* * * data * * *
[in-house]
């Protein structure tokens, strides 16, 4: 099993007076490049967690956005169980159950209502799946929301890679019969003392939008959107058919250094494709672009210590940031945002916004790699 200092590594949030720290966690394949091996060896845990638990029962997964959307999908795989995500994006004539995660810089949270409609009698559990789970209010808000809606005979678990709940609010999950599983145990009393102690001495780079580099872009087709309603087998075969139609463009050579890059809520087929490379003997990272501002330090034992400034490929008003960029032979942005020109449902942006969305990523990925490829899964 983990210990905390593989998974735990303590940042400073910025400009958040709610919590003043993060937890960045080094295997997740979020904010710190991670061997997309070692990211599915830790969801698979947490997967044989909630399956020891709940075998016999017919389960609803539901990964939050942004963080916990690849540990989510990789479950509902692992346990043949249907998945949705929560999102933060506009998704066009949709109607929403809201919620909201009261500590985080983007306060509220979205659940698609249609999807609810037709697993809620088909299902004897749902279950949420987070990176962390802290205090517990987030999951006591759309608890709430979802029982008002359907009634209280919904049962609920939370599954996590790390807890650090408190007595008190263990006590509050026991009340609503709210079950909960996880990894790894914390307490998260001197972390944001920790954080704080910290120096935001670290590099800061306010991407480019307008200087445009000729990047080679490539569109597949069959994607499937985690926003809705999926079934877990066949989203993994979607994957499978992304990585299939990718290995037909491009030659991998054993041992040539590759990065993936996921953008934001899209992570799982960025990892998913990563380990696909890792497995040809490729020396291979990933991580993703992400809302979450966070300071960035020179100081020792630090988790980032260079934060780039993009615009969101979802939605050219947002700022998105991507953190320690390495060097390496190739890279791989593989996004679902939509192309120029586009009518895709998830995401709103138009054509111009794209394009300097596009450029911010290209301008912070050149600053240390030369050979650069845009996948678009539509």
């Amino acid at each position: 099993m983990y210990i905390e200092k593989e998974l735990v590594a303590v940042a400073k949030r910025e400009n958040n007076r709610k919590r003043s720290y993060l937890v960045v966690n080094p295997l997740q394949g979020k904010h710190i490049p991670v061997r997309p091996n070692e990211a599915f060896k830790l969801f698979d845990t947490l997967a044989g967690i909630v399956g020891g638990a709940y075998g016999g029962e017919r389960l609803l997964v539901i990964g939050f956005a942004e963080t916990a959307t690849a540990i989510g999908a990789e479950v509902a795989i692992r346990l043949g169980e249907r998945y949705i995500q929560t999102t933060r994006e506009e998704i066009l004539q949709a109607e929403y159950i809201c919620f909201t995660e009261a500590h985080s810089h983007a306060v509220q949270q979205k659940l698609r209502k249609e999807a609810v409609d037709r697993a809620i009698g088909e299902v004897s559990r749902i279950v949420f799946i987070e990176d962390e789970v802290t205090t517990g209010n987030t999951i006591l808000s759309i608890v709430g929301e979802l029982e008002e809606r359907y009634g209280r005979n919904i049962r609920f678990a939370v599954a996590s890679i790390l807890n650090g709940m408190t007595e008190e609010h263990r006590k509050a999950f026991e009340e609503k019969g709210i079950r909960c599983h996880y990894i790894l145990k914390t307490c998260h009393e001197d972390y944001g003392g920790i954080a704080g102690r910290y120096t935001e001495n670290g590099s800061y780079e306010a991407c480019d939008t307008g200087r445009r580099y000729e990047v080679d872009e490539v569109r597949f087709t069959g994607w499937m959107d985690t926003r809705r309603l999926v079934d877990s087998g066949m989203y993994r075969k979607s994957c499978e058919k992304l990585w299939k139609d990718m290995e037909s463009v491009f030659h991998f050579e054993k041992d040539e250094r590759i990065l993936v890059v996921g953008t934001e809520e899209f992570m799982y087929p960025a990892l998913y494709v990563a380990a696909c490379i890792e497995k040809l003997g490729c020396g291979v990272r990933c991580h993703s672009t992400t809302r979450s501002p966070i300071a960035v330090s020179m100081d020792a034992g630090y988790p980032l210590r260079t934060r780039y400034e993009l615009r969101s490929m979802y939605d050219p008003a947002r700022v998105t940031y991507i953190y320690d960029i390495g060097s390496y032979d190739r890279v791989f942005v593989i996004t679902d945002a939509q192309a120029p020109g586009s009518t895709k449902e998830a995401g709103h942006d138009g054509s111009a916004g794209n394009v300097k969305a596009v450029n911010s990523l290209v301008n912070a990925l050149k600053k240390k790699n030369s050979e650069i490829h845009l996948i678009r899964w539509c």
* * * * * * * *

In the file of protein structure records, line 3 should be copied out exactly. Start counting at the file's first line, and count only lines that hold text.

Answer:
């Amino acid at each position: 099993m983990y210990i905390e200092k593989e998974l735990v590594a303590v940042a400073k949030r910025e400009n958040n007076r709610k919590r003043s720290y993060l937890v960045v966690n080094p295997l997740q394949g979020k904010h710190i490049p991670v061997r997309p091996n070692e990211a599915f060896k830790l969801f698979d845990t947490l997967a044989g967690i909630v399956g020891g638990a709940y075998g016999g029962e017919r389960l609803l997964v539901i990964g939050f956005a942004e963080t916990a959307t690849a540990i989510g999908a990789e479950v509902a795989i692992r346990l043949g169980e249907r998945y949705i995500q929560t999102t933060r994006e506009e998704i066009l004539q949709a109607e929403y159950i809201c919620f909201t995660e009261a500590h985080s810089h983007a306060v509220q949270q979205k659940l698609r209502k249609e999807a609810v409609d037709r697993a809620i009698g088909e299902v004897s559990r749902i279950v949420f799946i987070e990176d962390e789970v802290t205090t517990g209010n987030t999951i006591l808000s759309i608890v709430g929301e979802l029982e008002e809606r359907y009634g209280r005979n919904i049962r609920f678990a939370v599954a996590s890679i790390l807890n650090g709940m408190t007595e008190e609010h263990r006590k509050a999950f026991e009340e609503k019969g709210i079950r909960c599983h996880y990894i790894l145990k914390t307490c998260h009393e001197d972390y944001g003392g920790i954080a704080g102690r910290y120096t935001e001495n670290g590099s800061y780079e306010a991407c480019d939008t307008g200087r445009r580099y000729e990047v080679d872009e490539v569109r597949f087709t069959g994607w499937m959107d985690t926003r809705r309603l999926v079934d877990s087998g066949m989203y993994r075969k979607s994957c499978e058919k992304l990585w299939k139609d990718m290995e037909s463009v491009f030659h991998f050579e054993k041992d040539e250094r590759i990065l993936v890059v996921g953008t934001e809520e899209f992570m799982y087929p960025a990892l998913y494709v990563a380990a696909c490379i890792e497995k040809l003997g490729c020396g291979v990272r990933c991580h993703s672009t992400t809302r979450s501002p966070i300071a960035v330090s020179m100081d020792a034992g630090y988790p980032l210590r260079t934060r780039y400034e993009l615009r969101s490929m979802y939605d050219p008003a947002r700022v998105t940031y991507i953190y320690d960029i390495g060097s390496y032979d190739r890279v791989f942005v593989i996004t679902d945002a939509q192309a120029p020109g586009s009518t895709k449902e998830a995401g709103h942006d138009g054509s111009a916004g794209n394009v300097k969305a596009v450029n911010s990523l290209v301008n912070a990925l050149k600053k240390k790699n030369s050979e650069i490829h845009l996948i678009r899964w539509c």